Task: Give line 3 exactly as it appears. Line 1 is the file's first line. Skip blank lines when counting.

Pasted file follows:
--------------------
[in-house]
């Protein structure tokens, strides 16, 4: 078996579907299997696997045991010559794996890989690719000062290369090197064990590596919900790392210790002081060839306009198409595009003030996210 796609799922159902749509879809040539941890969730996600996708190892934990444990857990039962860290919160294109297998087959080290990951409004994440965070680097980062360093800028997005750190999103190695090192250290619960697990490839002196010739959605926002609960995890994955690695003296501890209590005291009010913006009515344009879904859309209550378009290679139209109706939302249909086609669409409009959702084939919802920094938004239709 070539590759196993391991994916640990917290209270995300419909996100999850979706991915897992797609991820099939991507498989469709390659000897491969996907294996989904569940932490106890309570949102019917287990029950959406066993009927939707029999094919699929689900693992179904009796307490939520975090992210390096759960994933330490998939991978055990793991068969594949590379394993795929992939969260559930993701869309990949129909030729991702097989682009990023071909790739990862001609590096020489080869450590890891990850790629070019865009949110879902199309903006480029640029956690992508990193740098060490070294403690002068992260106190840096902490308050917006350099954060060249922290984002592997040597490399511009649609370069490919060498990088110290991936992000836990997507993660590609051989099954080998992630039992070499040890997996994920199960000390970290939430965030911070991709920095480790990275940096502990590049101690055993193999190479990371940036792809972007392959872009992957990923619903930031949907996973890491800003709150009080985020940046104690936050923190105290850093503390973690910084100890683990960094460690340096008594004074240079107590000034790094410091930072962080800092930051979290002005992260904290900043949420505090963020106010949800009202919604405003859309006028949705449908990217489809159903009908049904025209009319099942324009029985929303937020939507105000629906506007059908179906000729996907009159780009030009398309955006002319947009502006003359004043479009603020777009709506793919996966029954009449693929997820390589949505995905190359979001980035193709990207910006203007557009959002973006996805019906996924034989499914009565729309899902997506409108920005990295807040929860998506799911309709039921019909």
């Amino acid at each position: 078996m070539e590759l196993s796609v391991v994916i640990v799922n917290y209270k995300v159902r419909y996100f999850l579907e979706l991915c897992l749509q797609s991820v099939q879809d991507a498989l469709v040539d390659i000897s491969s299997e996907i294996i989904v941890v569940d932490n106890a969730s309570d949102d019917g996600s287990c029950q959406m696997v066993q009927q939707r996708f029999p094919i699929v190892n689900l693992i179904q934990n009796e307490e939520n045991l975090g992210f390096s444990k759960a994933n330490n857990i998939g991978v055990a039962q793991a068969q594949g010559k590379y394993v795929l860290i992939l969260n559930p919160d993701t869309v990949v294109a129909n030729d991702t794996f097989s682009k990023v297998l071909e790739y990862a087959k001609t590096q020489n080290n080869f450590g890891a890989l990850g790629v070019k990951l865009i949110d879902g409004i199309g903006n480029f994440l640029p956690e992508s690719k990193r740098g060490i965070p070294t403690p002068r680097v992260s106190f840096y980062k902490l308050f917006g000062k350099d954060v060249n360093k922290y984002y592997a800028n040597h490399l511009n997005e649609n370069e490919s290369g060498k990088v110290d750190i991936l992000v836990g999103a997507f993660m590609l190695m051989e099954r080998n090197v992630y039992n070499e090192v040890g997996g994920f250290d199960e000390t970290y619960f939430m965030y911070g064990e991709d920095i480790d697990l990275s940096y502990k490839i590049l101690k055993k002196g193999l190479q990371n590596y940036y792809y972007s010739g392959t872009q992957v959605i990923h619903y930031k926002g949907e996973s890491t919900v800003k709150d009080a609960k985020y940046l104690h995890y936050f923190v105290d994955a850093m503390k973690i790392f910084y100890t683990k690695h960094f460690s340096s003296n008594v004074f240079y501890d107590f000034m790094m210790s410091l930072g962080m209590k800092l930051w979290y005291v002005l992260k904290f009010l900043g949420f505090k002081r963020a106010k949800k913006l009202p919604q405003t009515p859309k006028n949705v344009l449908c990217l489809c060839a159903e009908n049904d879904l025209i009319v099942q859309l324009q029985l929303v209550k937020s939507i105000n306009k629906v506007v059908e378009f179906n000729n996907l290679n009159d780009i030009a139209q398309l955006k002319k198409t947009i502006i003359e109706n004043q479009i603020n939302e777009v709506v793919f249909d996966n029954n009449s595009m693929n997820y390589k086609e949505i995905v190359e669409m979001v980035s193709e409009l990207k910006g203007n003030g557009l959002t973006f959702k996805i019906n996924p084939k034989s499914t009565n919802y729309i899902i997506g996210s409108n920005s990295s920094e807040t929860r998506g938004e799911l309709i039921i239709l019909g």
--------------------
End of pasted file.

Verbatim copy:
């Amino acid at each position: 078996m070539e590759l196993s796609v391991v994916i640990v799922n917290y209270k995300v159902r419909y996100f999850l579907e979706l991915c897992l749509q797609s991820v099939q879809d991507a498989l469709v040539d390659i000897s491969s299997e996907i294996i989904v941890v569940d932490n106890a969730s309570d949102d019917g996600s287990c029950q959406m696997v066993q009927q939707r996708f029999p094919i699929v190892n689900l693992i179904q934990n009796e307490e939520n045991l975090g992210f390096s444990k759960a994933n330490n857990i998939g991978v055990a039962q793991a068969q594949g010559k590379y394993v795929l860290i992939l969260n559930p919160d993701t869309v990949v294109a129909n030729d991702t794996f097989s682009k990023v297998l071909e790739y990862a087959k001609t590096q020489n080290n080869f450590g890891a890989l990850g790629v070019k990951l865009i949110d879902g409004i199309g903006n480029f994440l640029p956690e992508s690719k990193r740098g060490i965070p070294t403690p002068r680097v992260s106190f840096y980062k902490l308050f917006g000062k350099d954060v060249n360093k922290y984002y592997a800028n040597h490399l511009n997005e649609n370069e490919s290369g060498k990088v110290d750190i991936l992000v836990g999103a997507f993660m590609l190695m051989e099954r080998n090197v992630y039992n070499e090192v040890g997996g994920f250290d199960e000390t970290y619960f939430m965030y911070g064990e991709d920095i480790d697990l990275s940096y502990k490839i590049l101690k055993k002196g193999l190479q990371n590596y940036y792809y972007s010739g392959t872009q992957v959605i990923h619903y930031k926002g949907e996973s890491t919900v800003k709150d009080a609960k985020y940046l104690h995890y936050f923190v105290d994955a850093m503390k973690i790392f910084y100890t683990k690695h960094f460690s340096s003296n008594v004074f240079y501890d107590f000034m790094m210790s410091l930072g962080m209590k800092l930051w979290y005291v002005l992260k904290f009010l900043g949420f505090k002081r963020a106010k949800k913006l009202p919604q405003t009515p859309k006028n949705v344009l449908c990217l489809c060839a159903e009908n049904d879904l025209i009319v099942q859309l324009q029985l929303v209550k937020s939507i105000n306009k629906v506007v059908e378009f179906n000729n996907l290679n009159d780009i030009a139209q398309l955006k002319k198409t947009i502006i003359e109706n004043q479009i603020n939302e777009v709506v793919f249909d996966n029954n009449s595009m693929n997820y390589k086609e949505i995905v190359e669409m979001v980035s193709e409009l990207k910006g203007n003030g557009l959002t973006f959702k996805i019906n996924p084939k034989s499914t009565n919802y729309i899902i997506g996210s409108n920005s990295s920094e807040t929860r998506g938004e799911l309709i039921i239709l019909g």